The industry has grown not only through the adoption of new technology, genetics and management practice but has also adapted its offer to consumers. In the 1960s, whole birds represented the main product sold. Since then, there been strong growth in demand for chicken cuts and fillets, such as raw breast fillets or chicken drumsticks, together with increased demand for further processed chicken products. The predominant cut now consumed in Australia is breast meat. Demand for free range chicken has also grown significantly. Five years ago, free range chicken could most accurately be described as a cottage industry. In a relatively short period of time, it has grown to account for some 15 percent of the market.
In a 2010 Australian Chicken Meat Federation survey, 90 percent of those surveyed said that they ate chicken as a main component of a meal at least once a week, with one in three eating it at least three times a week.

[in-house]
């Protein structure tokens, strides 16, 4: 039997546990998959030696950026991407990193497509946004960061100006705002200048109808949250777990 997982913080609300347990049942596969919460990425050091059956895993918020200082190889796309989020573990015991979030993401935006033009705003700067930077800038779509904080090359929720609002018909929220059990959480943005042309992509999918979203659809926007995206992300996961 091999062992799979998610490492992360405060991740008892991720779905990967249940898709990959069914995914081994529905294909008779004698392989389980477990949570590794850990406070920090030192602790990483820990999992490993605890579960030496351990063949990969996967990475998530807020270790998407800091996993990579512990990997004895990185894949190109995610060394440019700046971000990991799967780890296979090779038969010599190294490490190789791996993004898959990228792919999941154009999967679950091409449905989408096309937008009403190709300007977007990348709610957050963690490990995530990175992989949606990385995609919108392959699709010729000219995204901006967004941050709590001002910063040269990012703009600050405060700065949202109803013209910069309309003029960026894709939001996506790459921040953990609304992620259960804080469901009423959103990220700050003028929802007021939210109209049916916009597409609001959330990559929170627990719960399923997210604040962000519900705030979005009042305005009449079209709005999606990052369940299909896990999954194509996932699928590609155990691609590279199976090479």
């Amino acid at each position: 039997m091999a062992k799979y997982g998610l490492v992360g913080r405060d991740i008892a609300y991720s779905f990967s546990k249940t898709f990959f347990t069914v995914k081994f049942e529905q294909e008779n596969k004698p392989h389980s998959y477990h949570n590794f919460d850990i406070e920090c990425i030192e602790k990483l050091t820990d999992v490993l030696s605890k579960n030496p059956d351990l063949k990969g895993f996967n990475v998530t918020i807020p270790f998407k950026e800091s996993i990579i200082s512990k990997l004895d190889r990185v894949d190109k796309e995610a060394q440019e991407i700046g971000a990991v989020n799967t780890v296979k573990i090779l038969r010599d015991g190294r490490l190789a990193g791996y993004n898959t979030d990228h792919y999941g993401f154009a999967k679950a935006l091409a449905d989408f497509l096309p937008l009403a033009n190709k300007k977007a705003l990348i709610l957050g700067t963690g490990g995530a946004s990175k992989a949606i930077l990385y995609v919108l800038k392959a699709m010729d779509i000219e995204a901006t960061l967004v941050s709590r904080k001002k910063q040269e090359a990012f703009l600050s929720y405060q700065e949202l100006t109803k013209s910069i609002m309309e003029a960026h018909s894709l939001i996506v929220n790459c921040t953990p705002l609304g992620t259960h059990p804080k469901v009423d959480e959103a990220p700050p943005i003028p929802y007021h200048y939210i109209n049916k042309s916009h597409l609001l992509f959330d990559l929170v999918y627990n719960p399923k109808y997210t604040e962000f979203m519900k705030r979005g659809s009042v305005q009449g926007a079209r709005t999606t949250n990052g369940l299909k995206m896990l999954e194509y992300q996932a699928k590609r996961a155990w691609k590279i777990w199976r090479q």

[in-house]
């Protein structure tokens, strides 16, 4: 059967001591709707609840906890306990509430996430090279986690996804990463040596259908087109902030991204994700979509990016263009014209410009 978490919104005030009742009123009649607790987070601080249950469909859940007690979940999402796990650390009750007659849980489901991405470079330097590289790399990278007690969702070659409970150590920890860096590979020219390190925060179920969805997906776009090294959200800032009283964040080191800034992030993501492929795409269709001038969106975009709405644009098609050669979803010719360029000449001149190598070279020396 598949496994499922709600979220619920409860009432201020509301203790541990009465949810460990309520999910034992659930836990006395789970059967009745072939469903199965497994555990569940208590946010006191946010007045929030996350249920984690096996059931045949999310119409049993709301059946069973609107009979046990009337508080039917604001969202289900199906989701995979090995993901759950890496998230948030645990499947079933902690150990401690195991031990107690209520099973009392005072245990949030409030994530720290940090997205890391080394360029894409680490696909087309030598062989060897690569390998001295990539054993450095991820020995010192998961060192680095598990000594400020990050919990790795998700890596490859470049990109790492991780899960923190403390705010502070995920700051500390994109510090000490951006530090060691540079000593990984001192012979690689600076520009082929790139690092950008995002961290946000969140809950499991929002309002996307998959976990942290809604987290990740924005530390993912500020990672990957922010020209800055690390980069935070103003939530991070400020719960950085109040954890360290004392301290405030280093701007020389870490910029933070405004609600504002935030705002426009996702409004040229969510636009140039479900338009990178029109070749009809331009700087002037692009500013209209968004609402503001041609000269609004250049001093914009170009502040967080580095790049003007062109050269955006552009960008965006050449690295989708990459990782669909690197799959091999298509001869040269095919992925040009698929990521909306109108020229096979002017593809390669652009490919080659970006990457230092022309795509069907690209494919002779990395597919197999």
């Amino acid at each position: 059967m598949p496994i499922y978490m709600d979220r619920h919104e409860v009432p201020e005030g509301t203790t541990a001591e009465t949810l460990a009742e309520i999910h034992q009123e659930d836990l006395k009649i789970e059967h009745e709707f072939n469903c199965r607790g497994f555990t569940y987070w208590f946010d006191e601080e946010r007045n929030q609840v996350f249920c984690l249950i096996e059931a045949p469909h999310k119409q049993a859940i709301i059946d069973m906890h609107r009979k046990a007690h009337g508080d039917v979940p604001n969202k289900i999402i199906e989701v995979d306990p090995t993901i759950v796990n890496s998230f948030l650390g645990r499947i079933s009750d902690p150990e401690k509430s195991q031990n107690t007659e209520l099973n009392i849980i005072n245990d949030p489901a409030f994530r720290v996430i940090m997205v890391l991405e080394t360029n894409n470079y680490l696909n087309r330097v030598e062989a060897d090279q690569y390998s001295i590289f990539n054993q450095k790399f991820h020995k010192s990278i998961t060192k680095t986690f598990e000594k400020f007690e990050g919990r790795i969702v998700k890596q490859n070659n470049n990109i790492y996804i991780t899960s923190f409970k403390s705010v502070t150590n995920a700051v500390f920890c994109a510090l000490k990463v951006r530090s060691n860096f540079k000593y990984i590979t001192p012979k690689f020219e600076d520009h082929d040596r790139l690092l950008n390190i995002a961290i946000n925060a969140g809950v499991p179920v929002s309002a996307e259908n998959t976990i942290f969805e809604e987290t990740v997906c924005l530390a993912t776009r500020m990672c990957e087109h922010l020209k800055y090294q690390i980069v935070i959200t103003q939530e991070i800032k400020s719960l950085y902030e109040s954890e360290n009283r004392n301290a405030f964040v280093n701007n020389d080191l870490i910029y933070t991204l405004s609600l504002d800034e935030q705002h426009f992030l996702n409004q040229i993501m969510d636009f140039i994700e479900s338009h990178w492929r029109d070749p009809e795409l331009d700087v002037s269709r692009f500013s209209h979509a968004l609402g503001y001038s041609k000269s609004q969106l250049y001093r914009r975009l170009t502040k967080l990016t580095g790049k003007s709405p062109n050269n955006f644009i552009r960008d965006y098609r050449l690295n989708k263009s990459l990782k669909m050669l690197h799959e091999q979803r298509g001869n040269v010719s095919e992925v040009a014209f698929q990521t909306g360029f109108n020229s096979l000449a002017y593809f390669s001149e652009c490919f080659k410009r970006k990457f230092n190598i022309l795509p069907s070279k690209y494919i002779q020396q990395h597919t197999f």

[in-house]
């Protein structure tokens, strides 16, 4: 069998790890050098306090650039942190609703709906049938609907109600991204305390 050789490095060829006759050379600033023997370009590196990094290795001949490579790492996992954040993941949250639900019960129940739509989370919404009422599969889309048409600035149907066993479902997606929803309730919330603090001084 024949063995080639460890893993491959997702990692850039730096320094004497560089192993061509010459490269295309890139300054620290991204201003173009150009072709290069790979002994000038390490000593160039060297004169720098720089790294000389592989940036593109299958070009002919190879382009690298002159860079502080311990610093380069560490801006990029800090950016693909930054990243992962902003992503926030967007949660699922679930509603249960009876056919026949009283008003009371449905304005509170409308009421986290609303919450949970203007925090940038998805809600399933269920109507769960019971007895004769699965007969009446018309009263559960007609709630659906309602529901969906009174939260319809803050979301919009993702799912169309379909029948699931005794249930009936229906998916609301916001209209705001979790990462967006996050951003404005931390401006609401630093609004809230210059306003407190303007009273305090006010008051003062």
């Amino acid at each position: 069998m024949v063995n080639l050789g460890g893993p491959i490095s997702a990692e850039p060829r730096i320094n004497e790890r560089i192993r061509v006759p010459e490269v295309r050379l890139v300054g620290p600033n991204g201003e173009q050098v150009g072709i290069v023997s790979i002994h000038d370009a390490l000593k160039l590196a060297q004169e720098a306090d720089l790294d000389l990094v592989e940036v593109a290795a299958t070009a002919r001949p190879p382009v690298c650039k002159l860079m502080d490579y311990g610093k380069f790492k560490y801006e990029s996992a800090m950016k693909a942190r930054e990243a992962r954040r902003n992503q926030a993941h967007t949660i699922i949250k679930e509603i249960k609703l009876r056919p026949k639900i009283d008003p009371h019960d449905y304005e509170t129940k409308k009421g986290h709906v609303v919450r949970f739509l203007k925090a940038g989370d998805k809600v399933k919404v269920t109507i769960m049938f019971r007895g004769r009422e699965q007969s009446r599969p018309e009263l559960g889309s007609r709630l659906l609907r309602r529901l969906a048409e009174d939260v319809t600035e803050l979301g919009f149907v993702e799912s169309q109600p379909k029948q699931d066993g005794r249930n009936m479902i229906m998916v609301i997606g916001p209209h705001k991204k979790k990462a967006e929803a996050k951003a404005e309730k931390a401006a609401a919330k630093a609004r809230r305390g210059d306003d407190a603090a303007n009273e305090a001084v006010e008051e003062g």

The retail price of chicken – assessed on the basis of the price of a whole chicken – has remained relatively flat over the long term, compared with other meats. Some 58 percent of Australians consider chicken to be the best value for money meat option. This decrease in the real price of chicken has lead to an increase in consumption, resulting in chicken becoming more central in the Australian diet. Over the last two decades, consumption has increased by 60 percent, while prices have decreased by 40 percent.
The number of chickens slaughtered in Australia has steadily increased and the percentage increase in chicken meat produced over the same period has been even greater due to the demand for particular products requiring larger birds at time of slaughter.
Some 69 percent of Australian chicken leaves the primary processing plant as either whole, filleted or in pieces and is not further processed. Some 40 percent of raw chicken meat goes to supermarkets, with wholesalers accounting for 19 percent. Sales to quick serve restaurants, the hospitality and food services industry, specialty poultry retailers, pet food manufacturers and butchers make up a further 39 percent.